BEL AIR, Md. — In the 10 years Dale Turner has been building houses, he has bought thousands of dollars worth of convenient, go-anywhere battery-powered saws, screwdrivers and drills. But if he needed a new cordless tool tomorrow, he would not buy a Black & Decker.
"In my opinion they are just handyman's specials," said the construction supervisor for Landmark Homes. "They don't have the power and they don't seem to hold up" for professional purposes.
Black & Decker Corp. has become the nation's biggest producer of power tools by selling inexpensive goods to homeowners--at a cost of nearly destroying its image with many professional tool users.
But now the $4-billion hardware giant, based in Towson, Md., is making a bid to win back long-alienated carpenters, repairmen and construction workers.
The key to the strategy is a just-released ThunderVolt tool line.
The key to ThunderVolt is a nylon belt pack, similar in appearance to a carpenter's belt, that holds a 24-volt, quickly rechargeable battery.
The cord attached to the 7-pound battery pack hooks up to any of what will eventually be a dozen new cordless tools, including screwdrivers, hammer drills, shears and, sometime in the future, power saws. The battery pack alone retails for $343, and tools range from $200 to $300 apiece.
Though battery-powered tools are nothing new, ThunderVolt is the first attempt to offer enough power to nearly match corded tools in strength. And its battery can be recharged in one hour.
Until now, it has been necessary, but inconvenient and dangerous, to have long extension cords dragging across floors of job sites so workers can use industrial-strength power drills, saws and other tools, said Howard Hunt, director of the Associated General Contractors of Maryland.
Cordless power tools strong enough to drill holes in concrete, for example, "could be absolutely revolutionary," he said.
That is what B&D executives are hoping people in the building trades will say around the country.
Though Black & Decker has had a line of industrial tools and has purported to sell tradesmen's tools for many years, B&D executives concede that they had lost many professional users.
To show professionals that B&D is serious about winning back business, the company is marketing ThunderVolt only through specially selected professional tool distributors who call on job sites and construction companies.
"Black & Decker left that portion of the market open," and loss of the tradesmen's market hurt the company, said Don Elser, vice president of research for the hardware conglomerate. "You have to have a professional market to develop new products."
Also, industry investment analysts familiar with the tool industry said B&D needs to win back professional users to complete a turnaround of its image and finances.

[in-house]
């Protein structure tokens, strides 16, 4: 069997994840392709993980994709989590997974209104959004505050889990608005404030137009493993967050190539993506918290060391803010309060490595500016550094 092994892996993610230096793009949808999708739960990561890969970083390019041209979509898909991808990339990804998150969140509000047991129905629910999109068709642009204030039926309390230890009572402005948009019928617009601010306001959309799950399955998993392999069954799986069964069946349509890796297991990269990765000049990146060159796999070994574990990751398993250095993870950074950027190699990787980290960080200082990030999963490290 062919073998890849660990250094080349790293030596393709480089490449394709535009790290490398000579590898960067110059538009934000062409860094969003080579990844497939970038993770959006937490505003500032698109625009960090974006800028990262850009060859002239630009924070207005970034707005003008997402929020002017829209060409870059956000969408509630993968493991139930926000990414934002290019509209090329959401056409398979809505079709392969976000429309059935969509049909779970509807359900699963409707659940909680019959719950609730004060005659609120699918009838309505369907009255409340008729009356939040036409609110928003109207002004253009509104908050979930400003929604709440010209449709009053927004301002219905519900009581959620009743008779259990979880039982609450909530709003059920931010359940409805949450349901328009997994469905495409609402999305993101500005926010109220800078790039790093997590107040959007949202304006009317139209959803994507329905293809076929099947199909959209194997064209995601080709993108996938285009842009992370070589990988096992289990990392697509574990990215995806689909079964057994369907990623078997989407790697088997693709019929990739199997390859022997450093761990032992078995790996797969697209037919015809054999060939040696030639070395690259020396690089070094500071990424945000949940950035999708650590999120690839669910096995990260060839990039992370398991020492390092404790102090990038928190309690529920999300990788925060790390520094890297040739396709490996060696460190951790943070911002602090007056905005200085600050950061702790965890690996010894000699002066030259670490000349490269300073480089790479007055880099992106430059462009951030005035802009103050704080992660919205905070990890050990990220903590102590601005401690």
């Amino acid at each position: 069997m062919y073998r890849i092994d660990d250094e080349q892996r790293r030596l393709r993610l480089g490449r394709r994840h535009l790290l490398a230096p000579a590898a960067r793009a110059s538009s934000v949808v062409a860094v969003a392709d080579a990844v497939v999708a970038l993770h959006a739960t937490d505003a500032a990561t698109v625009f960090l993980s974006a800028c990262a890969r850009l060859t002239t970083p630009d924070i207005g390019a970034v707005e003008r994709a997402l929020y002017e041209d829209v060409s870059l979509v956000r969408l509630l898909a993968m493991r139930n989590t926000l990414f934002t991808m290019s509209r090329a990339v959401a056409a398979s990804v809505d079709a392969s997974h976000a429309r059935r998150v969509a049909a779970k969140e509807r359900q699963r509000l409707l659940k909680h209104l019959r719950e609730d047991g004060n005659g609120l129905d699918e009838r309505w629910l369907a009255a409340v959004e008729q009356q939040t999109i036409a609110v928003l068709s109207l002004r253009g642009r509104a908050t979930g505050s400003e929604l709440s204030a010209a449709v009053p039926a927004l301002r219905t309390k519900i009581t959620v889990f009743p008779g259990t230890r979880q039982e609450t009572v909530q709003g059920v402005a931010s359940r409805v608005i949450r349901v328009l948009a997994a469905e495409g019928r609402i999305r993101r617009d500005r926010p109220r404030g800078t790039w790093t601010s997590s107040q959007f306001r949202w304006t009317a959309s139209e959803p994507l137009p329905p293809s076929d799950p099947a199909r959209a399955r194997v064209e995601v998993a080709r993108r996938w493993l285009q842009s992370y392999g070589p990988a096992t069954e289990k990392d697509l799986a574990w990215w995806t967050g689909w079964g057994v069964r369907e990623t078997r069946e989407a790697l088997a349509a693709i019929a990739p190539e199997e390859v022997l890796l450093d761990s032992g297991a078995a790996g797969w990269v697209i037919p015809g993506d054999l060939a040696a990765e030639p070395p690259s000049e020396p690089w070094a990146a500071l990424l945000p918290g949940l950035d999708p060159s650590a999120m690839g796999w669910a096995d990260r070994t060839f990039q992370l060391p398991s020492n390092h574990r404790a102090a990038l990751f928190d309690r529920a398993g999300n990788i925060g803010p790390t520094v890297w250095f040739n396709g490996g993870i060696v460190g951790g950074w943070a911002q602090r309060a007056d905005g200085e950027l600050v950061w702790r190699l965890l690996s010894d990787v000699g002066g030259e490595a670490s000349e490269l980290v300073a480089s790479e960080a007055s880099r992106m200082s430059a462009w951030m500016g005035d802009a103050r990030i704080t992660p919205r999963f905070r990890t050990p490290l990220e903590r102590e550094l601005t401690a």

Though Black & Decker is well diversified, the new focus on professional markets "is quite important," said Greg Nejmeh, an industry analyst for Shearson Lehman Hutton.
"We are in a climate in which consumer spending is languishing. We have more two-income households, and people generally have less free time," which means contractor sales are likely to grow faster than consumer sales, Nejmeh said.
"And you have to win the tradesmen for a quality image," he said.
But those familiar with the construction trades interviewed recently said that though the new strategy is admirable, Black & Decker will probably have difficulty in the near term.
Besides image, B&D must fight an economy fueling the general reluctance of builders and workers to pay several hundred dollars for a cordless tool.
Steve Bonderoff, sales manager for Brock Tool Co. of Maryland, said that his company has sold just one or two ThunderVolts in the month the product has been on the market and that a lot of contractor and tradesmen customers have bought inexpensive Black & Decker tools only to have them break.
"For a guy who's going to use a drill to make one little hole once a week, it will last you forever," he said. "But if you are going to use it eight hours a day, you shouldn't use a $20 tool.
"Black & Decker makes some superior tools," but "a lot of contractors really believe Black & Decker is a piece-of-junk line," he said.
"I have gone with Black & Decker tools," Bonderoff said, "put them in their hands and they'll admit it is a better tool, but they still won't buy it because it's got a Black & Decker name on it. . . . They are very closed-minded."
But even open-minded potential customers may not be in the market for new tools these days. A foreman at the Finglass Construction Co. said he thinks the "power pack would be handy," but he will not be able to risk $700 on a new tool for quite a while.
Commercial building business has dried up for Finglass, he said: "We've cut down on a lot of stuff. . . . We've got power equipment just laying here" as the company waits for work.